Autumn Equinox 2018 approaches; time for a pulse check. What’s unfolding with the living world where I am?
Daylight hours are noticeably decreasing. In summer months I can see sunlight beginning to peak over the horizon when I arrive for my shifts around 6:30a, but now it’s still twilight when I walk in to the hospital in the morning.
My family and many others are adjusting to the people and rhythms of a new school year. Homework must be done, lunches must be packed the nights before, and busses and carpools must be met the morning of each school day. There’re backpacks to pack and school clothes to wash. There are practices and back-to-school nights to attend and forms to fill out. *So many* sign-ups and forms.
The 16-day streak of triple digit temperatures that we experienced around the time of Summer Thermistice has subsided, bless it. High temperatures are in the 80s F this week, and September storms, which have the potential to swell into Floodmakers this time of year, have arrived. We’ve received a couple of inches of rain over the past week, and it shows with our plant neighbors. They’re all so green and refreshed!
Silverleaf nightshade, frogfruit, purple bindweed, and rain lilies are in bloom:
Silverleaf nightshade (Balcones District Park)
Frogfruit (neighbor’s yard)
Purple bindweed (another neighbor’s yard)
Rain lilies pushing up through the rocky soil of the Edwards Plateau (Schroeter Park, Mesa Woods)
Pecans are still green, but prickly pear, American beautyberry and Texas persimmon fruits are ripening:
Prickly pear (Schroeter Park, Mesa Woods)
Texas persimmon (Schroeter Park, Mesa Woods)
Tx persimmon fruits have large seeds, but their flavor is really a treat: sweet and raisiny, like the sweetness of last spring condensed and simmered down all summer into richness. Bet it would make an amazing jam. Scat signs say that foxes living in a nearby park really enjoy it, too.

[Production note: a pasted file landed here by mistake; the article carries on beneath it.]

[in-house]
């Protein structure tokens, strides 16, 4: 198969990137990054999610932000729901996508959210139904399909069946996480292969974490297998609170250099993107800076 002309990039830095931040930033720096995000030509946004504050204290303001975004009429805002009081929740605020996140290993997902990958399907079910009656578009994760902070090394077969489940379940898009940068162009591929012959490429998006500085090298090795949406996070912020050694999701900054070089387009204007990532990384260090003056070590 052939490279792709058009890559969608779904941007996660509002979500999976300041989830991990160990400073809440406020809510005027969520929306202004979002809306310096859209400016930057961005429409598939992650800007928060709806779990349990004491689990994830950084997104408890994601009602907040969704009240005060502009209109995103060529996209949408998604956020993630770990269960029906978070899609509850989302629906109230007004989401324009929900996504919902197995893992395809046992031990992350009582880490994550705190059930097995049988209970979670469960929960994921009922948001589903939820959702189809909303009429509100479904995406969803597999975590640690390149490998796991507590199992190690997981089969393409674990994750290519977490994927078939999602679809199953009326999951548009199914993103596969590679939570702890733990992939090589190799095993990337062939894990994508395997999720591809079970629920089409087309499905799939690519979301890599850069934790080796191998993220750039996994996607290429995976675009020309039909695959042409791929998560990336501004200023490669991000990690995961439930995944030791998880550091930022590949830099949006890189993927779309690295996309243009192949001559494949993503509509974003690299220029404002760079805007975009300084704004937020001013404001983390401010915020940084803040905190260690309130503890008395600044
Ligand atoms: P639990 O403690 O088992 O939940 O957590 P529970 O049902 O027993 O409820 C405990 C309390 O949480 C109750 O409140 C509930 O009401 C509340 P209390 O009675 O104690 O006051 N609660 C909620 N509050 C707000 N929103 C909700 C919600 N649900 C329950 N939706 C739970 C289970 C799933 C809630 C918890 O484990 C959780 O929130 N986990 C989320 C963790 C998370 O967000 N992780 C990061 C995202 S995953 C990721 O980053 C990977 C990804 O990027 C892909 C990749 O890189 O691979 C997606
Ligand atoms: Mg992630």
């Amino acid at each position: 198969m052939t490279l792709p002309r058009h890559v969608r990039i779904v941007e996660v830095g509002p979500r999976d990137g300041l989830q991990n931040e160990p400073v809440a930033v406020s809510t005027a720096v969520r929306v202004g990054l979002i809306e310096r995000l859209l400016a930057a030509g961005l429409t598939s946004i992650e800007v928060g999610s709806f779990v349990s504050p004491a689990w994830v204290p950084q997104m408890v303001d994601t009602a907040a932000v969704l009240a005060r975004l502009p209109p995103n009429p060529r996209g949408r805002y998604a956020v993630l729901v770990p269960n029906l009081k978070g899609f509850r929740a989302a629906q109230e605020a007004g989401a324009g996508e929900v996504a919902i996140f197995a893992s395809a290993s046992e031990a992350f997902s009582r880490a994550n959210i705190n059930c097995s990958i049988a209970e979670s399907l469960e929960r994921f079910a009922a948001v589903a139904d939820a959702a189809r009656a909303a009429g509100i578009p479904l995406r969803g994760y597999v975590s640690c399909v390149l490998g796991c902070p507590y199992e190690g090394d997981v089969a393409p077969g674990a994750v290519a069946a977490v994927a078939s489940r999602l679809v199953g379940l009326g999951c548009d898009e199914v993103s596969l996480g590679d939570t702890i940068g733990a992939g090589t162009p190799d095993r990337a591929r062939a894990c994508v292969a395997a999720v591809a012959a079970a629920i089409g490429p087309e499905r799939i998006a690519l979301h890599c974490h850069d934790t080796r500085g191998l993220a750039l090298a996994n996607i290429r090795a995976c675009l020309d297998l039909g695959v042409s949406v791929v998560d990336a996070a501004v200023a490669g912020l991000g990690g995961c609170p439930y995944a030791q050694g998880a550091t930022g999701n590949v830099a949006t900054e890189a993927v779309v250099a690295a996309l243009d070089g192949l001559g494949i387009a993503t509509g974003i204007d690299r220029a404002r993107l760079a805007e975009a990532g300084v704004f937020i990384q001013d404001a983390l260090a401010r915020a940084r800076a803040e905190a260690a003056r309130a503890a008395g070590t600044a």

Fungus folks are of course loving the recent rains:
Poe and I so appreciate that it’s now cool enough to weed walk in the middle of the day.
It’s the beginning of our second planting season here in Central Texas. Autumn Equinox is a good time to start cool weather plants like kale, broccoli, parsley, and cilantro.
Lasagne composting in progress. Saving that bare spot in my herb box for parsley.
Ruby-throated hummingbirds are beginning to migrate south for winter. They’ll fill up on nectar from tubular red flowers like salvia and Turk’s cap and on sugar water from feeders before they go. Monarchs will begin migrating south soon, too. Toads are out hunting at night and snails are actively foraging this time of year.
Autumn Equinox in Austin
Themes: rain, creeks, floods, Waters of the World, education, second planting, second flowering, cooling, migration
Colors: greens, purples, browns
Plants: purple bindweed, beautyberry, rain lily, Texas persimmon
Animals: toads, snails, migratory insects and birds